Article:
Part #2: The workshop

The next week we set up in Redruth, in The Elms, where Cornwall Neighbourhoods for Change is based. We decorated the space with photographs of microscopic minerals, a small selection of books on mining, minerals and a crystal radio construction. We set up a collection of mineral samples which we've gradually built up, with little brown cards detailing what they were and which mine they came from. None of these are particularly rare, the idea was to make identification of the samples we'd collected at Poldice easier - as one of the things that can make this tricky is that you somehow need to meet a mineral face to face to identify it confidently. We also had information on the Bal Maidens (as we were doing very similar activities to them in terms of breaking up the ore and identifying it) as well as maps of mines near Gwennap, once known as the 'richest square mile in the Old World'.

A small collection of rocks with small labels next to them explaining what they are and where they come from. In the background is information on the Bal Maidens and maps of mine sites in Gwennap.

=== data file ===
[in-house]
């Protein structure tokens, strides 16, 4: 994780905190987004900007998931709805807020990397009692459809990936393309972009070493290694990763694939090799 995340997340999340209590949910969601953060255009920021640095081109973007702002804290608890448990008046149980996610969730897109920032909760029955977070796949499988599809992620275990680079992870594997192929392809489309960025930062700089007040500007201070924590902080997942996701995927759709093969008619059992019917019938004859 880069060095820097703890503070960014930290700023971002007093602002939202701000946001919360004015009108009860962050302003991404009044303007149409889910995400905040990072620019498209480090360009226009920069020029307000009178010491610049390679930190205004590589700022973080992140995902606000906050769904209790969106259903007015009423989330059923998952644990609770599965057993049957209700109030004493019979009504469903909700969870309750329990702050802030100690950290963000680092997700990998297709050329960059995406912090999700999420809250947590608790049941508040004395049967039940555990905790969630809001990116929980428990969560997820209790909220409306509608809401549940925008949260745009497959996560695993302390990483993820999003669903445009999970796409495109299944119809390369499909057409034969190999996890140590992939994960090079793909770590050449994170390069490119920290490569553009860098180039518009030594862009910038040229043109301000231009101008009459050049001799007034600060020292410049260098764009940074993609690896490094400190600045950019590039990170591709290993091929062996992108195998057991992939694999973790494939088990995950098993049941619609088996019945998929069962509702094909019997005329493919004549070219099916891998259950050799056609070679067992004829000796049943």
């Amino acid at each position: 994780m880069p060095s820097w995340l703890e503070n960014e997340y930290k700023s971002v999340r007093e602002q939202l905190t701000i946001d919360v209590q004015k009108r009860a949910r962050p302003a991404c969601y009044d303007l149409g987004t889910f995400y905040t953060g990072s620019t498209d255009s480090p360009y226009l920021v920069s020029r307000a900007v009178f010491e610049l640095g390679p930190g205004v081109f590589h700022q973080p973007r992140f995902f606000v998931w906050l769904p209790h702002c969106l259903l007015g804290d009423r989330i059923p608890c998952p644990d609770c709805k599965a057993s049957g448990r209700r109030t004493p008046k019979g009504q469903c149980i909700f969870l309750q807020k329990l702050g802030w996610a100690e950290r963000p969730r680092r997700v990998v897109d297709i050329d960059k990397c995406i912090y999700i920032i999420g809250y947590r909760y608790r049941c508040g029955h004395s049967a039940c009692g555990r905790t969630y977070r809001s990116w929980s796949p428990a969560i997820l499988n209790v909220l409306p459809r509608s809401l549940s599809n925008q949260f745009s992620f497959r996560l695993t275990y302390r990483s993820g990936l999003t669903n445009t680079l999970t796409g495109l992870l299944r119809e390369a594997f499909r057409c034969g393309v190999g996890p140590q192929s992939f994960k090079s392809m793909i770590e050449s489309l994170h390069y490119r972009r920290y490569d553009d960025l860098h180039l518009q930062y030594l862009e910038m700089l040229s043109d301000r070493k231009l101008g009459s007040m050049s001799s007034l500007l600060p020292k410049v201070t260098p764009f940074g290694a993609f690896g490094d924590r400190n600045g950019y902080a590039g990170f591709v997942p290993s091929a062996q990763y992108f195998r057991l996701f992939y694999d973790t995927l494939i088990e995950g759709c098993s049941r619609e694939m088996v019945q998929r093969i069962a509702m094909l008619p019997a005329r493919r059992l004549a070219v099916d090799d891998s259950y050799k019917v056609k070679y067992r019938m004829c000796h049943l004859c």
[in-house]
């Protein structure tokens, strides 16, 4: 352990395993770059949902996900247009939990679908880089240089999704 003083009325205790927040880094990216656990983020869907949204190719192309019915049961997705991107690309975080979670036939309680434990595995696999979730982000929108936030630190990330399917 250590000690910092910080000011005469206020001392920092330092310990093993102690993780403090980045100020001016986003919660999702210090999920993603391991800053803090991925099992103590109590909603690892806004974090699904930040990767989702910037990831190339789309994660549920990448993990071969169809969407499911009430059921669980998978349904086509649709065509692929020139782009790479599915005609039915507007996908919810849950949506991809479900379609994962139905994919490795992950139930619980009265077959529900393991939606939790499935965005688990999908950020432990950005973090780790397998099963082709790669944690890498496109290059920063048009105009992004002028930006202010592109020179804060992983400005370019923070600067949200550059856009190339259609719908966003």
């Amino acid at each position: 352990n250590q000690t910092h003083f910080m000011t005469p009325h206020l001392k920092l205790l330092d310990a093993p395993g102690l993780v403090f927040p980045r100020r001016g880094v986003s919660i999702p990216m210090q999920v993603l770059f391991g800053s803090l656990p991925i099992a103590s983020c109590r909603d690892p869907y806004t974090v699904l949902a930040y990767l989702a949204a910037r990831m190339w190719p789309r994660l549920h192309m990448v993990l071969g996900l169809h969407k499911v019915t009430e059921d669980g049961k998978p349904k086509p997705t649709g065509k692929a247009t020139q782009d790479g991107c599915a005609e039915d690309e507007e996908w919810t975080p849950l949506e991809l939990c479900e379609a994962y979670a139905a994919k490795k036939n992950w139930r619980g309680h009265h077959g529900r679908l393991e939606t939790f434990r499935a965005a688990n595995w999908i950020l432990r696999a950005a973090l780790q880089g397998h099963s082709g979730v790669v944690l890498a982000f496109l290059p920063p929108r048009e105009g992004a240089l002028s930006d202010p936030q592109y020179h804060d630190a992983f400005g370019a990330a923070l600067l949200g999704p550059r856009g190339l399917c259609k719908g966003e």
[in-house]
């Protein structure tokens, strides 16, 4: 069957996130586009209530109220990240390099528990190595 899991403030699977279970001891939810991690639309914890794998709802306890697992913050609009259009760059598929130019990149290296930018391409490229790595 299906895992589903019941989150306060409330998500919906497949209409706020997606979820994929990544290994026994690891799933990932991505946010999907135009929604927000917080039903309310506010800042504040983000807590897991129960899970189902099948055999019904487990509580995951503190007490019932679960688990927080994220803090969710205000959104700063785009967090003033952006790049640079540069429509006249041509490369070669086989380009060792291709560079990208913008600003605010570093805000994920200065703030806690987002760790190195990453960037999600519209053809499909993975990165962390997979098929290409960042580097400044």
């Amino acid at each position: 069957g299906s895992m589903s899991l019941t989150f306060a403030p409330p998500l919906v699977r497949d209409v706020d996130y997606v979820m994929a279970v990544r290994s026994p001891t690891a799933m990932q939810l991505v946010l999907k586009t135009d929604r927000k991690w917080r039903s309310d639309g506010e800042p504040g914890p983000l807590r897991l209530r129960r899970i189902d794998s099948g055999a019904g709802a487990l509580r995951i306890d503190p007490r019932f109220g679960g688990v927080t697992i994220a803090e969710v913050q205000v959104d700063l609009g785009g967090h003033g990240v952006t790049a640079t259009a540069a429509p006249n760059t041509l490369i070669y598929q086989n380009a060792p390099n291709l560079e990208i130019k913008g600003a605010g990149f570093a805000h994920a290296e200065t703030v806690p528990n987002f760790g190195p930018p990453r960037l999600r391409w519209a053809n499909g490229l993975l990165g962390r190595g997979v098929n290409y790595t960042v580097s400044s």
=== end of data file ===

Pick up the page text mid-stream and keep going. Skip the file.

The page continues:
In the morning we we joined by the same families who had taken part in the field trip, and a few new faces. We jumped straight into building circuits on the Cardboard Crystal Synthesiser. Starting with lighting up a nice blue LED then making some simple buzzing sounds, each circuit is built by using springs to connect components together. This technique seemed to be easier for people to get on with than experience we've had trying similar things with electronics breadboards which are much more fiddly. Some of the participants preferred to continue with the hammering, in a safe space we had set up outside - this included looking for more minerals as well as destroying a donated iPhone so we could look at it under the microscope while others got stuck into the more advanced circuits. We also made little cards for the specimens people had collected which they could contribute to the collection for the public to see later on.